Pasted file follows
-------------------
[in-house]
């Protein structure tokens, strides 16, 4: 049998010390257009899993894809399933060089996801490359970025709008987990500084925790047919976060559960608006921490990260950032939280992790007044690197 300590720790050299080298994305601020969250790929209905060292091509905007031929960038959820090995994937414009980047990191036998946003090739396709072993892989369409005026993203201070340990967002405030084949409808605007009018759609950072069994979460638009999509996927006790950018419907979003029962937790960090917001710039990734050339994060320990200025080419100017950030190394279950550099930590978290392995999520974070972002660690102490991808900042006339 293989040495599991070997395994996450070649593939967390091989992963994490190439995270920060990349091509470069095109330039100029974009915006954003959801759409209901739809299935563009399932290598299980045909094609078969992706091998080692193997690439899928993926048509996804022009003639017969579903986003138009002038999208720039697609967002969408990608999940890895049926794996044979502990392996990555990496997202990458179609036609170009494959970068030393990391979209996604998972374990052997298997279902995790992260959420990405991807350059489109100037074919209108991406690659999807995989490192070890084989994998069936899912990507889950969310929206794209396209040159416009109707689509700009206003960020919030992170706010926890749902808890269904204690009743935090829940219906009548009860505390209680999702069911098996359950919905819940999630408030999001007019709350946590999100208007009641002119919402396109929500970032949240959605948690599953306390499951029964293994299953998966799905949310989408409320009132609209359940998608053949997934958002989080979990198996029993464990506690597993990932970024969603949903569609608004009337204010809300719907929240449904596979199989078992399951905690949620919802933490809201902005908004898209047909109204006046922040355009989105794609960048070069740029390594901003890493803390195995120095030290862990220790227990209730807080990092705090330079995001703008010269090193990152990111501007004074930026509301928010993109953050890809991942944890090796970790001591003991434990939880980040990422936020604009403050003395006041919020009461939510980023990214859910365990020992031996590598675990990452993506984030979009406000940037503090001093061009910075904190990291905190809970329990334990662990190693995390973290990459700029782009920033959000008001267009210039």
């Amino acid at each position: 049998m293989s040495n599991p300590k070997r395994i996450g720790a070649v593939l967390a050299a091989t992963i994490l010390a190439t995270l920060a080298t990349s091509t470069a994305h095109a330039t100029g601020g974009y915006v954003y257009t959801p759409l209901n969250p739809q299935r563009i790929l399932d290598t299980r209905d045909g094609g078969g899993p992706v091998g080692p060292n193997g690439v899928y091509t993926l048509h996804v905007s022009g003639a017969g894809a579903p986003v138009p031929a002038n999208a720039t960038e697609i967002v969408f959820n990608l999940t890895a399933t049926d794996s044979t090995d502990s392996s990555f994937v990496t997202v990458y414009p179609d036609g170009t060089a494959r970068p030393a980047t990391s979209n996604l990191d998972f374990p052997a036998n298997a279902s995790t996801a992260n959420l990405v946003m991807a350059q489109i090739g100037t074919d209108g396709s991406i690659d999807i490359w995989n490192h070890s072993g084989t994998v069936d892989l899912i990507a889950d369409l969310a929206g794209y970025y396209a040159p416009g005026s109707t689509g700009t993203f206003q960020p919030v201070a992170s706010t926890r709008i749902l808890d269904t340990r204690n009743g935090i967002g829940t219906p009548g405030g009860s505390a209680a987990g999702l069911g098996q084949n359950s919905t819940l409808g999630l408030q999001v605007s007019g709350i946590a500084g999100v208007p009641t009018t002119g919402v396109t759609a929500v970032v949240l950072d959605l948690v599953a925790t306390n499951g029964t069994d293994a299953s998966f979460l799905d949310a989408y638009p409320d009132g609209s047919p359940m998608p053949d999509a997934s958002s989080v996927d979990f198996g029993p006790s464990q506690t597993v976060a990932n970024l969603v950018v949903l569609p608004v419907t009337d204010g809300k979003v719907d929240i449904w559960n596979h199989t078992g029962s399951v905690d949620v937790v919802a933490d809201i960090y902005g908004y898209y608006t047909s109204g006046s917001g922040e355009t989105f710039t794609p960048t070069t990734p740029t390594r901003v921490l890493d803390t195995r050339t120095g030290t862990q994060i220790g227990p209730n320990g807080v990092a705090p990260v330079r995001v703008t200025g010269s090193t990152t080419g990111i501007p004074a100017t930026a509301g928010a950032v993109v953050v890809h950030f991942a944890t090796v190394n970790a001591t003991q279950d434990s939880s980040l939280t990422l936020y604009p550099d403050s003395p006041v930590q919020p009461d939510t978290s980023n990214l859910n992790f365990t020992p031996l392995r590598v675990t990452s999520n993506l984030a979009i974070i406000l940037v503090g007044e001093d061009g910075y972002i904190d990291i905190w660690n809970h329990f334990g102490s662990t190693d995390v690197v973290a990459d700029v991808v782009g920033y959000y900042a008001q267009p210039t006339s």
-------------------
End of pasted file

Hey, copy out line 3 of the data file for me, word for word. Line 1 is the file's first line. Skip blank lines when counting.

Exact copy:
């Amino acid at each position: 049998m293989s040495n599991p300590k070997r395994i996450g720790a070649v593939l967390a050299a091989t992963i994490l010390a190439t995270l920060a080298t990349s091509t470069a994305h095109a330039t100029g601020g974009y915006v954003y257009t959801p759409l209901n969250p739809q299935r563009i790929l399932d290598t299980r209905d045909g094609g078969g899993p992706v091998g080692p060292n193997g690439v899928y091509t993926l048509h996804v905007s022009g003639a017969g894809a579903p986003v138009p031929a002038n999208a720039t960038e697609i967002v969408f959820n990608l999940t890895a399933t049926d794996s044979t090995d502990s392996s990555f994937v990496t997202v990458y414009p179609d036609g170009t060089a494959r970068p030393a980047t990391s979209n996604l990191d998972f374990p052997a036998n298997a279902s995790t996801a992260n959420l990405v946003m991807a350059q489109i090739g100037t074919d209108g396709s991406i690659d999807i490359w995989n490192h070890s072993g084989t994998v069936d892989l899912i990507a889950d369409l969310a929206g794209y970025y396209a040159p416009g005026s109707t689509g700009t993203f206003q960020p919030v201070a992170s706010t926890r709008i749902l808890d269904t340990r204690n009743g935090i967002g829940t219906p009548g405030g009860s505390a209680a987990g999702l069911g098996q084949n359950s919905t819940l409808g999630l408030q999001v605007s007019g709350i946590a500084g999100v208007p009641t009018t002119g919402v396109t759609a929500v970032v949240l950072d959605l948690v599953a925790t306390n499951g029964t069994d293994a299953s998966f979460l799905d949310a989408y638009p409320d009132g609209s047919p359940m998608p053949d999509a997934s958002s989080v996927d979990f198996g029993p006790s464990q506690t597993v976060a990932n970024l969603v950018v949903l569609p608004v419907t009337d204010g809300k979003v719907d929240i449904w559960n596979h199989t078992g029962s399951v905690d949620v937790v919802a933490d809201i960090y902005g908004y898209y608006t047909s109204g006046s917001g922040e355009t989105f710039t794609p960048t070069t990734p740029t390594r901003v921490l890493d803390t195995r050339t120095g030290t862990q994060i220790g227990p209730n320990g807080v990092a705090p990260v330079r995001v703008t200025g010269s090193t990152t080419g990111i501007p004074a100017t930026a509301g928010a950032v993109v953050v890809h950030f991942a944890t090796v190394n970790a001591t003991q279950d434990s939880s980040l939280t990422l936020y604009p550099d403050s003395p006041v930590q919020p009461d939510t978290s980023n990214l859910n992790f365990t020992p031996l392995r590598v675990t990452s999520n993506l984030a979009i974070i406000l940037v503090g007044e001093d061009g910075y972002i904190d990291i905190w660690n809970h329990f334990g102490s662990t190693d995390v690197v973290a990459d700029v991808v782009g920033y959000y900042a008001q267009p210039t006339s």